START MAKING SPOT RATES PART OF YOUR STRATEGY
How the shipment tendering process can work:
- Non Vessel Owning Common Carrier’s (NVOCC’s) & Forwarders negotiate contracts with carriers
- Some of the larger shippers will enter into contract negotiations but still have a huge need for spot rates in order to fill-out required capacity.
- Small businesses procure spot rates continuously throughout their sell in cycle
Typically, small businesses rely on 1 or 2 Forwarders and rates are provided after multiple emails or phone calls. Unfortunately, that means there’s no leverage for the shippers, there are limited negotiations and it’s done in a total vacuum. The worst part is that once the rates are received, they hardly ever compared apples to apples; the shipper must now spend even more time figuring out which is the best combination of rates and service. Not to mention, this means more time required to track such information in spreadsheets or other applications. On the flip side, NVO’s & Forwarders are cold calling all day long in hopes they get an in- person meeting with a shipper at some point. I can speak from personal experience that the odds are stacked against the Forwarder from the beginning.
Now, I’m certainly not impartial, but I want to make it clear that it’s time for everyone in the industry to embrace technology to drive efficiencies and risk management for both shipper and carriers. Processes that create a losing situation for supply chain partners need to be eradicated immediately. With SimpliShip, shippers enter their air or ocean shipment information, post it and instantly connect with a network of pre-screened NVOCC’s and freight forwarders eager to earn their business. The marketplace is mutually beneficial, providing a centralized location for shippers to reduce costs and time; while NVO’s and forwarders benefit by gaining a new sales channel, low customer acquisition cost, and significantly reduced lead times to secure new business.
Visit www.SimpliShip.com to sign up or learn more.
Disclosure: Neither The Ferrari Consulting and Research Group nor the Supply Chain Matters® blog have a current business relationship with SimpliShip.com. We share this guest commentary for purposes of market education.
The month of February has not necessarily been one of positive news emanating from commercial aircraft producer Boeing.
The Wall Street Journal reported this week (Paid subscription required) that Boeing’s Commercial Aircraft business is planning job cuts as part of a cost-cutting drive in response to rising competition from Airbus.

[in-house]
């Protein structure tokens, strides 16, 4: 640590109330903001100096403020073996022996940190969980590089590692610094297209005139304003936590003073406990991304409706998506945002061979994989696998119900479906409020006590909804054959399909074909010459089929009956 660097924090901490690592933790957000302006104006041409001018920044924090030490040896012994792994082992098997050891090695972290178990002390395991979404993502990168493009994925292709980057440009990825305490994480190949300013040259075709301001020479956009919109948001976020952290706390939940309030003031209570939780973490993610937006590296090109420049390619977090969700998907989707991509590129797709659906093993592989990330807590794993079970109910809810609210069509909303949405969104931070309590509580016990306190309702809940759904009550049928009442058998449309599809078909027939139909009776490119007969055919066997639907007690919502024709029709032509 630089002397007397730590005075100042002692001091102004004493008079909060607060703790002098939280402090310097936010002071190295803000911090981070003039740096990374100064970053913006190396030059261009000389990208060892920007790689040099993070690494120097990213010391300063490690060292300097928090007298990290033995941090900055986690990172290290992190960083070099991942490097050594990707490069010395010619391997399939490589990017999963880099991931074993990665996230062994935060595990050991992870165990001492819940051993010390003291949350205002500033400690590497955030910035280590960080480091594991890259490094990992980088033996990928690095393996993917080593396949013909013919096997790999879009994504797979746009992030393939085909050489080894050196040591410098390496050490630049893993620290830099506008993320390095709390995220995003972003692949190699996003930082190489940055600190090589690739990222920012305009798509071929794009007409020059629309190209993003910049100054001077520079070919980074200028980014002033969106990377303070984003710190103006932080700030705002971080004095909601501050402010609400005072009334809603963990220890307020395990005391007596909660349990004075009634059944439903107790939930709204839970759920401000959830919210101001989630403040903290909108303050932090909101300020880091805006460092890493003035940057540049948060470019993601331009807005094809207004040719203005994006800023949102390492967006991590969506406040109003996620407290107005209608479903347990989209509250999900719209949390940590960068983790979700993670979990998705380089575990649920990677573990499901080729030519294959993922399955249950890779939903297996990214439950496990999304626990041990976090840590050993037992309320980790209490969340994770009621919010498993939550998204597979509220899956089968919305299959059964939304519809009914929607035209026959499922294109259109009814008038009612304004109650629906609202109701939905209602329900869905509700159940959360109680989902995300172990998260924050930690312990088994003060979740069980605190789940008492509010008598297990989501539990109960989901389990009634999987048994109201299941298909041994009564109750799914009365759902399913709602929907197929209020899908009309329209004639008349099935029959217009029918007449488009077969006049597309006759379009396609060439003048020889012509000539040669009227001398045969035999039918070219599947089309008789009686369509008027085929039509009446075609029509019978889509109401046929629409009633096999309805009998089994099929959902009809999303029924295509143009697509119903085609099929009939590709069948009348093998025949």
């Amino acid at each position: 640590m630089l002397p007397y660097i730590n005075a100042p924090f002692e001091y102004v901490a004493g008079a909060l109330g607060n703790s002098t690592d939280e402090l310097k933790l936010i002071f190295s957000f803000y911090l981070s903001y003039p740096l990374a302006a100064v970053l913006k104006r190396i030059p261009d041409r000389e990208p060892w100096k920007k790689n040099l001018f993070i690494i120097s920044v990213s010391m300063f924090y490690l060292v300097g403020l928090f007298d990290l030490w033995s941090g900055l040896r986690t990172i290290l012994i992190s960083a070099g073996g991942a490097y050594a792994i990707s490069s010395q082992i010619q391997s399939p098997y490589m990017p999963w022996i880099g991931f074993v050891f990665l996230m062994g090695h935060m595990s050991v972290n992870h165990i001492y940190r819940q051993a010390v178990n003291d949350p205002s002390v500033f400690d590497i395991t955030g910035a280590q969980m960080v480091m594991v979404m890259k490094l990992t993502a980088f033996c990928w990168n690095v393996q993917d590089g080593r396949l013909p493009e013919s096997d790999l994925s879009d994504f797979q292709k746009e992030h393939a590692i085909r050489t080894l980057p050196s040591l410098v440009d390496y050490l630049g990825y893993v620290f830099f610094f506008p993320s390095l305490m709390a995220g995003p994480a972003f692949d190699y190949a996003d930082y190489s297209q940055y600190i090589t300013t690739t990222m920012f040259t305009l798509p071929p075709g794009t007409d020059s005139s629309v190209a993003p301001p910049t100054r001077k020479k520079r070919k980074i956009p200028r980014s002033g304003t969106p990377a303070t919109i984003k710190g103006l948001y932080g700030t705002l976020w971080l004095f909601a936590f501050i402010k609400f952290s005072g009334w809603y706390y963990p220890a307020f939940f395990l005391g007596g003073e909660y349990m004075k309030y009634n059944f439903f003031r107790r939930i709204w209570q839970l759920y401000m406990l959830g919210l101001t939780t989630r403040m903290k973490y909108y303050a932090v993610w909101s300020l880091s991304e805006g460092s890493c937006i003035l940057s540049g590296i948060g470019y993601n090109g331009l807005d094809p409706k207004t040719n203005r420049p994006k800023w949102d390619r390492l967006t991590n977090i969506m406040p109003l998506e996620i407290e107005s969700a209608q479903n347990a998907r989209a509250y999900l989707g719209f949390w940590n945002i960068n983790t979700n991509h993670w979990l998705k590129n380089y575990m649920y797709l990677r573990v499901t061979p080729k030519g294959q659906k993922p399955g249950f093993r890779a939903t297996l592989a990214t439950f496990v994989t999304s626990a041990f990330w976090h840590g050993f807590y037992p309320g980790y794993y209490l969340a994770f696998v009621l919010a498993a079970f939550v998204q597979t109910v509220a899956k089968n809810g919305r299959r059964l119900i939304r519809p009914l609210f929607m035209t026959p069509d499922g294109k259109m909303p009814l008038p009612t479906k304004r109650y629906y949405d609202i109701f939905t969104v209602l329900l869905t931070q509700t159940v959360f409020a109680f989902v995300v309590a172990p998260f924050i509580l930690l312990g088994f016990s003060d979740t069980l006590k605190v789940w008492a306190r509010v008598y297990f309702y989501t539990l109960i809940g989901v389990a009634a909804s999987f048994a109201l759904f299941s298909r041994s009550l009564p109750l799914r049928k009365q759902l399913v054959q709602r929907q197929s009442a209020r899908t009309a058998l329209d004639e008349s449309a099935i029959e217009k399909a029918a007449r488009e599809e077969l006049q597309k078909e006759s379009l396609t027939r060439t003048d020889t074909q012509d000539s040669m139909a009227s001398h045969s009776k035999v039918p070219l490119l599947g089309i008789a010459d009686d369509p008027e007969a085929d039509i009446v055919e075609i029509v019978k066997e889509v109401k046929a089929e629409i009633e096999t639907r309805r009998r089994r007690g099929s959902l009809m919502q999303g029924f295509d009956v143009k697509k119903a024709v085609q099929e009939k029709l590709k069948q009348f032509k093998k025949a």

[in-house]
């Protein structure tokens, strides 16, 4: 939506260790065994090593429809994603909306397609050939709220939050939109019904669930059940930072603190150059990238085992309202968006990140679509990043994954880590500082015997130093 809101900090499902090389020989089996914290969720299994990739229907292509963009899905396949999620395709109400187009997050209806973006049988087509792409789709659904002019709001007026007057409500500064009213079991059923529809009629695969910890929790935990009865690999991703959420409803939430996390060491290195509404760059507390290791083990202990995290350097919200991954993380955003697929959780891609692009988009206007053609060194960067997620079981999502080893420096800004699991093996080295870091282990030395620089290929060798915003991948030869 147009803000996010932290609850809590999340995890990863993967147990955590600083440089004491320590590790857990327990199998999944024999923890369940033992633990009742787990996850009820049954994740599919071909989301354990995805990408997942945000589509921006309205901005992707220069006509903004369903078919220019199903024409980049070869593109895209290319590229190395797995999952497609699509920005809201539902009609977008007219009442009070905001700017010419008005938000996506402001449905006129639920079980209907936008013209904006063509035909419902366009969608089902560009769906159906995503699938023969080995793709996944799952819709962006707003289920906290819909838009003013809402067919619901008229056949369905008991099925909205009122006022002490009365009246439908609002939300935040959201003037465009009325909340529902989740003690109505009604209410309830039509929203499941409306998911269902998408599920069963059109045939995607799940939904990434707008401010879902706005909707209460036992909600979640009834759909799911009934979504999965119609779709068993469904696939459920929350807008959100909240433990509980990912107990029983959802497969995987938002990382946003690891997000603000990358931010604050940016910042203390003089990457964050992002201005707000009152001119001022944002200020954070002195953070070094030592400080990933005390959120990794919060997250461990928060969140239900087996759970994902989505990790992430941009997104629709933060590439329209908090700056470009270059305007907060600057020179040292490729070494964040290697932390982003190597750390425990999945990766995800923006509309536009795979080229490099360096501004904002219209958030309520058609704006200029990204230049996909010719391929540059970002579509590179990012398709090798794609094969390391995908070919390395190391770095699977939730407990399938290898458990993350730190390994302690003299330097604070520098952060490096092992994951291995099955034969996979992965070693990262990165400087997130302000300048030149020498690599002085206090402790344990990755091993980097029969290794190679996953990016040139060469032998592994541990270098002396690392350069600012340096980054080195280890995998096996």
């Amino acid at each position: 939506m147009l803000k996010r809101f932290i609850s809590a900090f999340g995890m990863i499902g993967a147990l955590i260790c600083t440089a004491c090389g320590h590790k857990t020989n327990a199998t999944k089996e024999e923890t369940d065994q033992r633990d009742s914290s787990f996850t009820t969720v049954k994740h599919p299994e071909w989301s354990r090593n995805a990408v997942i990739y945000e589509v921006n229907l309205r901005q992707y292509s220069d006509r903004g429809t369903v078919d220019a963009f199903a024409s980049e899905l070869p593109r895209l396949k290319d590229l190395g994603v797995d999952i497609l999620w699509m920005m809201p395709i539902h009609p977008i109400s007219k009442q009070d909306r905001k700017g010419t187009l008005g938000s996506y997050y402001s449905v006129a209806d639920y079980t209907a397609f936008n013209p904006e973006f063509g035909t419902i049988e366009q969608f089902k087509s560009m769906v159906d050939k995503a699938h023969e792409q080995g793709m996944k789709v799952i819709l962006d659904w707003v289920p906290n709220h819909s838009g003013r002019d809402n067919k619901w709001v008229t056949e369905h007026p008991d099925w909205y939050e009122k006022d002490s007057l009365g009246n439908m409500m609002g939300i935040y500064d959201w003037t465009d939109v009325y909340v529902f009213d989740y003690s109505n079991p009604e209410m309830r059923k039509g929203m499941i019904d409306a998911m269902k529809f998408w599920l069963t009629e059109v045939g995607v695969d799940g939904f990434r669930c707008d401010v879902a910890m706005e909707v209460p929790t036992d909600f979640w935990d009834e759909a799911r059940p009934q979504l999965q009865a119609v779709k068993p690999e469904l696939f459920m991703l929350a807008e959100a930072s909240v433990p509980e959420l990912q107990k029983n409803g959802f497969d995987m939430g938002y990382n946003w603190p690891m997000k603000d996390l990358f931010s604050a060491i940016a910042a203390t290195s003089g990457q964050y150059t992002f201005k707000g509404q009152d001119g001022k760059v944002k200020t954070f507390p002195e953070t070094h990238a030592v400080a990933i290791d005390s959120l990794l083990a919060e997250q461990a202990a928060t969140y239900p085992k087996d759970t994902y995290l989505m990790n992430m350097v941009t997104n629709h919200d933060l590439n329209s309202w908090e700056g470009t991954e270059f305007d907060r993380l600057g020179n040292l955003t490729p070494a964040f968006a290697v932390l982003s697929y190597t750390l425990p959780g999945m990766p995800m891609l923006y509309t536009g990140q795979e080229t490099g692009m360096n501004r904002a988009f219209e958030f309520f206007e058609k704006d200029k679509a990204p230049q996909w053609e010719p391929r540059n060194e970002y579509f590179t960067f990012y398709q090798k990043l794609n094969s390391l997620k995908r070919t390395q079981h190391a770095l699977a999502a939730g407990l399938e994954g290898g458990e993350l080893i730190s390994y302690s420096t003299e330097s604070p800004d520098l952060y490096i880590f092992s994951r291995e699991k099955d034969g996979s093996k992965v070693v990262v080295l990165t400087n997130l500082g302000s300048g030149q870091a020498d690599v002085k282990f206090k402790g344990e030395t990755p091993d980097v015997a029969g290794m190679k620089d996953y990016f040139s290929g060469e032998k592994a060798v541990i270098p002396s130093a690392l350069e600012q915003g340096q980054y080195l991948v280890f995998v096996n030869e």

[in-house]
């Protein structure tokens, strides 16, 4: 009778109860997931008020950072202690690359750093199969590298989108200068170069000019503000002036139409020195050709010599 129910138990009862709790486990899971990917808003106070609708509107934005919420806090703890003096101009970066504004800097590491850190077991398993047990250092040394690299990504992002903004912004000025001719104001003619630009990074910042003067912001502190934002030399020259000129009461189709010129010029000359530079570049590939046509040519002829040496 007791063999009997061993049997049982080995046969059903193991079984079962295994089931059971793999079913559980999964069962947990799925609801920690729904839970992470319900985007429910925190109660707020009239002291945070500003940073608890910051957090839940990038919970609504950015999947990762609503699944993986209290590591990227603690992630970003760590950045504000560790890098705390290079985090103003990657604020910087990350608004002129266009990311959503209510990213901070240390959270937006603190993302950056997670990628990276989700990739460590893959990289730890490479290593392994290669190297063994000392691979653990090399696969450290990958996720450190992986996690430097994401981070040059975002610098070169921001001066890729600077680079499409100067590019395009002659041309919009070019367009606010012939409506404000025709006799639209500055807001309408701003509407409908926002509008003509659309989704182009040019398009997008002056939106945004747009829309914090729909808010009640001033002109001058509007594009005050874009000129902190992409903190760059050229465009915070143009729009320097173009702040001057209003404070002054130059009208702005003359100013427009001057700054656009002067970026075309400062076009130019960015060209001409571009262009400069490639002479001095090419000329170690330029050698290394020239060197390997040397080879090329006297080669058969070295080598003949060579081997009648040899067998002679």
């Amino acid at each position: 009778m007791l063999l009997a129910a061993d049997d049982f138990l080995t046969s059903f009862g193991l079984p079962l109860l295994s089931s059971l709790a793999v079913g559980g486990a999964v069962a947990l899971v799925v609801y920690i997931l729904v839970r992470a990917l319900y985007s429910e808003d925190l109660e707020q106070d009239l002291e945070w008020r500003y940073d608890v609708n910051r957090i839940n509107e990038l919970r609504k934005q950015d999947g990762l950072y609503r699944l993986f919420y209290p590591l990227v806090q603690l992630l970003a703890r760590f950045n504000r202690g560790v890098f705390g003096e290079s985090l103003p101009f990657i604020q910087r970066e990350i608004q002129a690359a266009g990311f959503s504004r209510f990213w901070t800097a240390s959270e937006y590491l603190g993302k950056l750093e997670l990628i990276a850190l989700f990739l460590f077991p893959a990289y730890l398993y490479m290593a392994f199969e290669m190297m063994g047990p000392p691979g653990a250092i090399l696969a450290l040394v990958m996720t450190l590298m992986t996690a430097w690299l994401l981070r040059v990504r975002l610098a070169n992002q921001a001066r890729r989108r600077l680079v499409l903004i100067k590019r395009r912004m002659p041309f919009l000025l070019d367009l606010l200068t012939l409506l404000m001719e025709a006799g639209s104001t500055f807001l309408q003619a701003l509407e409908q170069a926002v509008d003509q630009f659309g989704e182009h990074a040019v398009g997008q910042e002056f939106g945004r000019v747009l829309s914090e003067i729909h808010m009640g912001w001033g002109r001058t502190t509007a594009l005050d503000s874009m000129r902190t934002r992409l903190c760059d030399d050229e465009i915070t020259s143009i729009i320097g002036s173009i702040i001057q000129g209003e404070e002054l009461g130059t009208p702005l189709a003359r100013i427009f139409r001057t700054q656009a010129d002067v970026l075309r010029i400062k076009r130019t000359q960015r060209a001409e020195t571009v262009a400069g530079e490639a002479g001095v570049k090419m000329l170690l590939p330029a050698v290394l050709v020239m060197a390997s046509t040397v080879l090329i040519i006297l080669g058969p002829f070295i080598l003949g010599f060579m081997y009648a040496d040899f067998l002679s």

This news comes shortly after Boeing’s prior stunning announcement that it will actually deliver less commercial aircraft this year that was delivered in 2015. Whereas Boeing delivered a total of 762 commercial aircraft in 2015 while declaring a year of outstanding operational performance, the current forecast is to deliver a range of from 740-745 commercial aircraft in 2016.
Commercial aircraft CEO Ray Connor reportedly announced in an internal webcast that the aircraft manufacturing was losing market share, and that the company will utilize attrition and voluntary layoffs to primarily trim its executive ranks. A Boeing spokesperson confirmed to the WSJ that the company would start reducing employment levels with executives and managers first. The overall impact of the layoff is described as dependent on reduction in cost structures.
According to the WSJ report, Mr. Connor communicated to employees that Airbus had been undercutting on pricing of certain aircraft models while customer feedback had identified executive management as a source of cuts to reduce costs. Boeing’s unionized work force has reportedly already agreed to voluntary layoffs. An executive for Airbus indicated to the WSJ that he disagreed with the notion that the European aircraft manufacturer was offering models at lower prices.
One could suppose that the above statements could be interpreted in different ways.
For the Boeing supply chain network, it is a continued sign of continued emphasis for added efficiencies, throughput and cost reduction.
As we penned this commentary, there was further breaking news that the U.S. Securities and Exchange Commission (SEC) has launched a probe of Boeing’s accounting methods related to both the 787 Dreamliner and 747 programs. A widely cited report from Bloomberg News, citing people with knowledge of the matter indicates that SEC enforcement officials haven’t reached any conclusions and could decide against bringing a case. According to the Bloomberg report, the investigation comes after a “whistleblower” contacted the agency regarding accounting methods. Boeing utilizes a cost tracking method called program accounting that enables the spread of development costs for new airplanes over the program’s expected production life. In the case of the 787, that is a long window while the 787 program itself has recorded upwards of $30 billion in deferred production costs that have yet to be logged against the income statement. While Boeing’s program accounting method is compliant with Generally Accepted Accounting Principles (GAAP), Airbus utilizes a different international accounting standard that requires program costs to be booked earlier in product production lifecycle.
The news of the SEC investigation and a warning that Boeing might face upwards of $9.7 billion in charges for both the 787 and 747 programs if additional sales cannot be generated, sent Boeing stock down nearly 7 percent on Thursday erasing about $7.8 billion in market value.
The broader takeaway from our Supply Chain Matters lens is that business-as-usual is no longer a norm for any industry, especially one that continues to experience multi-year backlogs of booked customer orders. In Boeing’s case, an estimated $432 billion in orders booked overall. The uniqueness of commercial aircraft is in its engineer-to-order environment with multi-year program engineering, production and accounting windows.
Time-to-market, business agility, continuous innovation and supply chain responsiveness our indeed the new norm.